Top Cape cops paid me back in cash - businessman

2017-04-26 19:36
Salim Dawjee (File, Jaco Marais, Netwerk24)

Salim Dawjee (File, Jaco Marais, Netwerk24)

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Cape Town – A financial investigator who claimed that businessman Salim Dawjee helped high-ranking officers with expenses would not have seen that they actually reimbursed him in cash, the Western Cape High Court heard on Wednesday.

Yaseen Rawoot, for Dawjee, reminded Hawks investigator Captain Wynand Wessels that he had only had access to bank statements when drafting his report for the corruption trial of Dawjee and the cops.

“His version is that the money was paid back in cash and therefore would not be detectable on any statements,” Rawoot put to Wessels during cross-examination.

Wessels, the State's first witness, replied that he could not comment because he had no information to that effect.

On Tuesday, Wessels testified that petrol, car rentals, flight tickets and new cars were some expenses that Dawjee helped three high-ranking Cape Town police officers with.

Using bank statements, slips and other documents, he showed the court a pattern of payments between Dawjee, Darius van der Ross, Sharon Govender and her husband Collin Govender.

The officers, together with Dawjee and former provincial police commissioner Arno Lamoer, pleaded not guilty to 109 charges of corruption, racketeering, and money laundering involving R1.6 million.

They denied being involved in any form of criminal enterprise, explaining that there were legitimate and legal reasons for the payments.

Both Rawoot and Grant Smith, for Lamoer, tried to cast doubt on Wessels’s qualifications and expertise in accounting.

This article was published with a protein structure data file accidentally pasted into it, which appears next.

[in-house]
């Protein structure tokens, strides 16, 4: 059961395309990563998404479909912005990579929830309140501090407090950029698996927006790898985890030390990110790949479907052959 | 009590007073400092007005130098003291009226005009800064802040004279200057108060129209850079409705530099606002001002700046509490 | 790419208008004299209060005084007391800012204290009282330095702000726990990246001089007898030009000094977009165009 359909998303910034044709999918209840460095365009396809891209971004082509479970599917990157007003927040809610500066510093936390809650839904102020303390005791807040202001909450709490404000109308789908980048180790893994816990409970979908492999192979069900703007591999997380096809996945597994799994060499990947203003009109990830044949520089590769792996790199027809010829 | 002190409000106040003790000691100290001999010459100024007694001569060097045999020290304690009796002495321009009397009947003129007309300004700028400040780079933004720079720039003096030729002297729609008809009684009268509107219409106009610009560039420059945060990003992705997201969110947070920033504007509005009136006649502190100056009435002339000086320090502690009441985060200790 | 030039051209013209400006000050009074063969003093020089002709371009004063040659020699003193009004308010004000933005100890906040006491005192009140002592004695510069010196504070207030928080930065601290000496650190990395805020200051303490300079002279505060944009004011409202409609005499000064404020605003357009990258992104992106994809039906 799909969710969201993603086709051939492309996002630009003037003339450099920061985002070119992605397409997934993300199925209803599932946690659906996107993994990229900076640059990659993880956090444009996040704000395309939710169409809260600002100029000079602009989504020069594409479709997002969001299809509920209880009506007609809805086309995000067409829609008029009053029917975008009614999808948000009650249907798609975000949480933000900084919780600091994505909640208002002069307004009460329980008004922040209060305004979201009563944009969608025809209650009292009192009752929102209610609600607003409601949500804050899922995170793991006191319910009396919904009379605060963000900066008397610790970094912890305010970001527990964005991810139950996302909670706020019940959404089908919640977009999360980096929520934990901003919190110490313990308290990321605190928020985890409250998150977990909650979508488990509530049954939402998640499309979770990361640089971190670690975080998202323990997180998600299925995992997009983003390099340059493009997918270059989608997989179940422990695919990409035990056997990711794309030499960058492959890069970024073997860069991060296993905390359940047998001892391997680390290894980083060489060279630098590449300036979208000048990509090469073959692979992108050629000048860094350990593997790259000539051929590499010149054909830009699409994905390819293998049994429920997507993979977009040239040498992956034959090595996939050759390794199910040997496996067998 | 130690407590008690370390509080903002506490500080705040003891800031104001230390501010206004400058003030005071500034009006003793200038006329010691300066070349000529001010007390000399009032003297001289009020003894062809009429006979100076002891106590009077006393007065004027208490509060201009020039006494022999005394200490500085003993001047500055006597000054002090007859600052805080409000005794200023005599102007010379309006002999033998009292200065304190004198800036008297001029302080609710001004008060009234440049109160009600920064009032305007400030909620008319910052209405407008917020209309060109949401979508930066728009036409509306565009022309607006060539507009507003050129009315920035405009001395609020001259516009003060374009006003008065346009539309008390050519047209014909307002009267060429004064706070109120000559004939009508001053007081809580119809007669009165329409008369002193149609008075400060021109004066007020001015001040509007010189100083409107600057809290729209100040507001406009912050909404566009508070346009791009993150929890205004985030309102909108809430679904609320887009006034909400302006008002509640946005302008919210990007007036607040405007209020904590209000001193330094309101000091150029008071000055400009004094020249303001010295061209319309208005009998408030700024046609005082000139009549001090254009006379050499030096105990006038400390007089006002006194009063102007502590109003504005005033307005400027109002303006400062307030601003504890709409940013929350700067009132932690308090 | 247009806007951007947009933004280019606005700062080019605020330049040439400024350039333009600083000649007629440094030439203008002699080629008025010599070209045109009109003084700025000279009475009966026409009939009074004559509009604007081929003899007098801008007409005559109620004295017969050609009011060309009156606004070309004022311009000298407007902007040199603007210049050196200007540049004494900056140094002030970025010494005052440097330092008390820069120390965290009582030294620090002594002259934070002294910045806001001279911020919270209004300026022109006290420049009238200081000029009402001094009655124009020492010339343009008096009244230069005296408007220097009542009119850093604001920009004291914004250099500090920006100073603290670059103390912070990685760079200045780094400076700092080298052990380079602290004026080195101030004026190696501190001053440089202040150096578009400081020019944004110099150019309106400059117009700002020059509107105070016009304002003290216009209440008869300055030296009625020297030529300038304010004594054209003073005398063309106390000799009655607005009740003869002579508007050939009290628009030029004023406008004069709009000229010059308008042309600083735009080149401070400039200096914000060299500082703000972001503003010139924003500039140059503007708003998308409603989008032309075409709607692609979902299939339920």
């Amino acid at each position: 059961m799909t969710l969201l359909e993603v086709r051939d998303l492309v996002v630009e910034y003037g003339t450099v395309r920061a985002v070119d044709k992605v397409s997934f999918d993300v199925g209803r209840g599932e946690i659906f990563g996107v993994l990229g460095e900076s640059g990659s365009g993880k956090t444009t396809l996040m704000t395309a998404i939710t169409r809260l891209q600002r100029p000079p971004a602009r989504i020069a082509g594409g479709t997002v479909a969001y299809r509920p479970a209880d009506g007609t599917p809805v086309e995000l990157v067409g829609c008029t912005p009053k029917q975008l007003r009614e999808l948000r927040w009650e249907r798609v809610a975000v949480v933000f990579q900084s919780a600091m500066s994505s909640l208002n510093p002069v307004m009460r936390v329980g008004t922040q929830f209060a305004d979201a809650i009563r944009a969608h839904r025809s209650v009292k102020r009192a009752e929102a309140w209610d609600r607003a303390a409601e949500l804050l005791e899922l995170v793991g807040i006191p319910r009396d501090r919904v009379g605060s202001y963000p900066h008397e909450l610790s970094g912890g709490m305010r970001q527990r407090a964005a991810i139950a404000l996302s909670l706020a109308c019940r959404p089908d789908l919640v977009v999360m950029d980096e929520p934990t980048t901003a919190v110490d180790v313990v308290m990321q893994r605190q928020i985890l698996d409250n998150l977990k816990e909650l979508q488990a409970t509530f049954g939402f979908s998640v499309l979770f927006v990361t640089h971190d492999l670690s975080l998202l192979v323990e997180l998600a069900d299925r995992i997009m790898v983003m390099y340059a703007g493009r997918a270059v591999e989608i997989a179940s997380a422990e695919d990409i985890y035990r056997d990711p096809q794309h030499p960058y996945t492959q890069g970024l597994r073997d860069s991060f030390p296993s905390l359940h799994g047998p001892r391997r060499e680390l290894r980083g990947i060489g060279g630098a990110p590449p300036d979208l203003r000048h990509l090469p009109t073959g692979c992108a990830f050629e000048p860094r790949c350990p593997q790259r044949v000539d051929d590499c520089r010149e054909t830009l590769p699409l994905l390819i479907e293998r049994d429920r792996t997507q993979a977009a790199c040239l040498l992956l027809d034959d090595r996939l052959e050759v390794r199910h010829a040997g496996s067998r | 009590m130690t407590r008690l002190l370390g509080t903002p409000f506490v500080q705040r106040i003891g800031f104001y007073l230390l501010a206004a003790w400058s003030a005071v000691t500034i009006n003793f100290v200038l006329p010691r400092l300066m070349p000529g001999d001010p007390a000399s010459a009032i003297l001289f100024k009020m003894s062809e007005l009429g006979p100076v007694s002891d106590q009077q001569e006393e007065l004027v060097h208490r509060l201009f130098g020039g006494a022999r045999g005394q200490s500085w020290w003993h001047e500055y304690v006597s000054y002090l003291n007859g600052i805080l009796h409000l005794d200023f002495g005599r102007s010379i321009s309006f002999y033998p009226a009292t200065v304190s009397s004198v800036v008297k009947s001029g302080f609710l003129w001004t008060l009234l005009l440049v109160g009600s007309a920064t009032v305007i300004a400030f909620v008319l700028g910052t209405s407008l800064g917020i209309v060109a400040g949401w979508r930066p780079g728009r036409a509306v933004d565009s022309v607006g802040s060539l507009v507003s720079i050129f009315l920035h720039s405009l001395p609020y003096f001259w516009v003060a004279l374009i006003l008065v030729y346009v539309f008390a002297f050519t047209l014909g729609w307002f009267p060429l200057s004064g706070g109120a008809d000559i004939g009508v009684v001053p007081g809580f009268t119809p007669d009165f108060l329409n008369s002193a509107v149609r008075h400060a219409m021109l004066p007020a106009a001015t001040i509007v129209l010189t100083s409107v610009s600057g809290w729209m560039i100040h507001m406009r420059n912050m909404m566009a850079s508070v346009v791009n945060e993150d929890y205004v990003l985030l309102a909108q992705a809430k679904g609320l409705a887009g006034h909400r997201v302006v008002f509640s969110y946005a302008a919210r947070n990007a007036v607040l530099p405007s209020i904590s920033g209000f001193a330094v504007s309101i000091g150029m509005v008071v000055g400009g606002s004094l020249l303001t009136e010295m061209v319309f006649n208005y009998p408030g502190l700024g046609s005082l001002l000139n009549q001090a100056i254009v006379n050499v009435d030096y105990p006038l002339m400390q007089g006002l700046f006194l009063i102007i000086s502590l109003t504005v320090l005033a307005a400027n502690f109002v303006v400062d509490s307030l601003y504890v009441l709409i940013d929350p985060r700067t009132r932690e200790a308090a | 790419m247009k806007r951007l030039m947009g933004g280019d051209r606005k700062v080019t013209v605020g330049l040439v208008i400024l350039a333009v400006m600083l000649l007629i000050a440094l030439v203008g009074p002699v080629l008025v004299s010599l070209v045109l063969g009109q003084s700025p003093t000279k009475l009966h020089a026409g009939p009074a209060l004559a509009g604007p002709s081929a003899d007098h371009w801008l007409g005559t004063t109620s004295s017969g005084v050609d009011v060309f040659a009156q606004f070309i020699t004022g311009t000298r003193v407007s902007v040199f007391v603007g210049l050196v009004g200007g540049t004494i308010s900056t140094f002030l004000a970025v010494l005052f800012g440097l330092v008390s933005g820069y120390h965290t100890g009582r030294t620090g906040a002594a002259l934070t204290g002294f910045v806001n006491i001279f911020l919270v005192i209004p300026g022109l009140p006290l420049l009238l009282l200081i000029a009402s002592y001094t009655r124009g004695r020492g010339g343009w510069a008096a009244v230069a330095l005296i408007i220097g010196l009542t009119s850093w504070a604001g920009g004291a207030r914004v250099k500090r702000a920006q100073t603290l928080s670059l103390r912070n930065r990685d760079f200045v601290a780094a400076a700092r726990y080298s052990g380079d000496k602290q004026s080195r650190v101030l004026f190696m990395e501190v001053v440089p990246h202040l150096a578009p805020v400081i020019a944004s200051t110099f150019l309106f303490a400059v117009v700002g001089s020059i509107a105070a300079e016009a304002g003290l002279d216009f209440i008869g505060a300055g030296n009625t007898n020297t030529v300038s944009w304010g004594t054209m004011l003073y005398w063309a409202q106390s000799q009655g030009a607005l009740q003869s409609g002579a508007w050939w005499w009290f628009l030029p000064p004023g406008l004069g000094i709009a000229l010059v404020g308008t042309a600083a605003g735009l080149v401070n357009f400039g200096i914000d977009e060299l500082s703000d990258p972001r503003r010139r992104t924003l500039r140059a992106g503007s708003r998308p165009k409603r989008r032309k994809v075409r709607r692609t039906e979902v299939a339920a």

He replied that he was a member of International Association of Financial Crimes Investigators, had completed certain subjects and exams on basic accounting, and had worked with financial documents for the past decade.

Smith asked why he did not approach the accused when investigating them.

“I did not assess by way of explanations. I worked with documents. My assessment would only change if there was documentary evidence,” he replied.

Smith wanted to know why Wessels’s report had started off with his client.

When he replied that he started with the most senior police rank, Smith said, “Is it not because accused 4 [Lamoer] is the big fish you want?”

Jumping up, Prosecutor Billy Downer said that if Lamoer’s defence had instructions that the investigation unlawfully or unfairly targeted his client, those should be put to the witness.

“Put on your boxing gloves and box,” Judge Rosheni Allie said with a smile to Smith.

He replied that he would retract his line of questioning.

Cross-examination would resume on Tuesday.

Read more on:    saps  |  arno lamoer  |  cape town  |  crime

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